No matter who instigates a breakup and how necessary it might be, ending a relationship really sucks. Breakups are often fraught with confusion over what the “right thing” to do really is, and your emotions can get totally out of whack. But there’s a fine line between taking some time out to heal and totally hiding from your life in pajama clad crying on the floor depression. So how long should it really take for you to get over him? The answer isn’t all that simple, but there are a few things we know for sure.
- It’s not gonna happen overnight. It would be incredibly helpful to get some sort of immediate magical healing to let us know that we did the right thing – like if we had a breakup fairy godmother that awarded us with some fancy new shoes and a glam squad to start out day one of singledom. Unfortunately, even if you knew that guy was so not The One, you probably had a bond of some sort and those feelings of attachment don’t just vanish overnight when you break up. If they do, you’re probably in denial and heading for a drunken bathroom cry fest in a week or two. It happens.
- It depends on how long you were together. The sitcom How I Met Your Mother came up with a formula to explain away the grieving part of a breakup: take how long you dated and then divide it by two. If you dated for a month, he should no longer be the star of your daydreams two weeks later. If you dated for a year, however, it could take you six months to stop thinking about him when you fall asleep each night. Is it an accurate formula? Who knows – this isn’t science.
- There’s a difference between getting over him and forgetting him. One truly annoying part of breaking up is that you’ll never forget this person, but you shouldn’t confusing thinking about him with not being over him. You’ll be able to tell the difference when you can think about that camping trip you went on for your birthday without feeling like you got socked in the stomach. That part seriously shouldn’t last forever.
- If it was a really serious relationship, it’s going to take longer to move on. One study that was done in 2009 found that it takes divorcees about 18 months to move on to someone new after their split. A marriage split can be pretty disruptive and requires one or both exes to pick up and move, of course, so there are a whole lot of factors at play there. Feel free to go with this estimate if you and your honey lived together and shared all your friends and/or a dog. That kind of breakup practically is a divorce.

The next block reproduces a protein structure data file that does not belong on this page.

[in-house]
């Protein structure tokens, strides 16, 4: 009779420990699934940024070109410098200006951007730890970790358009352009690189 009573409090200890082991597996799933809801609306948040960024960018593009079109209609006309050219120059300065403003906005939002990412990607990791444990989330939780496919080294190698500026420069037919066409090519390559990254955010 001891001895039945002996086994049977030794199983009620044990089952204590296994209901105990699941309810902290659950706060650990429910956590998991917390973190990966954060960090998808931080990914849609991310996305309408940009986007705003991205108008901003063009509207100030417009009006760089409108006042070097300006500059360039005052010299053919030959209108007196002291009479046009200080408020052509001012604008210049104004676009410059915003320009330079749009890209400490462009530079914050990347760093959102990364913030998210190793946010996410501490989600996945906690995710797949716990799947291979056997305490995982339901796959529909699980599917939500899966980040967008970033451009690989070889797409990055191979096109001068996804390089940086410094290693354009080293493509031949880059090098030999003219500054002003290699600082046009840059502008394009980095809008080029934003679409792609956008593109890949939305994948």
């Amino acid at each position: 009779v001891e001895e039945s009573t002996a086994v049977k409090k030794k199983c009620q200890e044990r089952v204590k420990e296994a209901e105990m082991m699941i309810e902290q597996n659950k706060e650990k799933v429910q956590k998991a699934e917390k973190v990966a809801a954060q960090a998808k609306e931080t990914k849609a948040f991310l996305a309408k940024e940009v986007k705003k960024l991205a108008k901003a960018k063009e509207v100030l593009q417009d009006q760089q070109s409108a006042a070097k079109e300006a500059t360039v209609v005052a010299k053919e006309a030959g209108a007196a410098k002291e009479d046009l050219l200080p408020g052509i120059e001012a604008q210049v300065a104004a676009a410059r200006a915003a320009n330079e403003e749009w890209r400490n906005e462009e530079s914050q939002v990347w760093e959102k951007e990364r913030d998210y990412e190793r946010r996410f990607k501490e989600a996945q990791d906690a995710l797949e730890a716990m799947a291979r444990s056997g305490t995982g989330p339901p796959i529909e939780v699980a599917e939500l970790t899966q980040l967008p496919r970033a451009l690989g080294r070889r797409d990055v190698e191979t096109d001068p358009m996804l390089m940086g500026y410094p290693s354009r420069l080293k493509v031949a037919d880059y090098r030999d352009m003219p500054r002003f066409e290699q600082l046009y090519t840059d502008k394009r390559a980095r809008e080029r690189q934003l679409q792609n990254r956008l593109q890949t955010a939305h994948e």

- That said, it shouldn’t take forever. Hey, if a divorcee can move on at some point, you can totally let go of that guy you were only seeing for a couple months. If there’s an ex in your life that you just can’t shake, you probably have some sort of unfinished business there… but that doesn’t necessarily mean that he does. Call an ex-ervention on yourself and think truthfully about why you’re not moving on. Scared to do all that stuff over again with a new person? Clinging to the idea of the “perfect” person you lost? Well, he ain’t perfect for you if he’s not with you, honey.
- It can ebb and flow. One of the sneakiest parts of the breakup process is the part where you change your mind again and again. Last week you felt so over it you were laughing about all that wasted time you spent with him, and this week you’re waking up in a panic, clutching your pillow and calling your mom. The flip flop of emotions is pretty normal, but luckily it tends to lessen in intensity each time. Resist the urge to stalk his Instagram and check out every girl he’s following to try and figure out if he’s moved on or not.
- You need to have a little faith. We have all heard these stories where couples deal with timing issues and fall back in love months or years later, but that only works when everyone moves on and handles their own business and then fate changes their course because that’s what fate seems to do. No one ever built a healthy relationship by clinging onto the idea of their ex and getting dragged around for a few years. Let it be.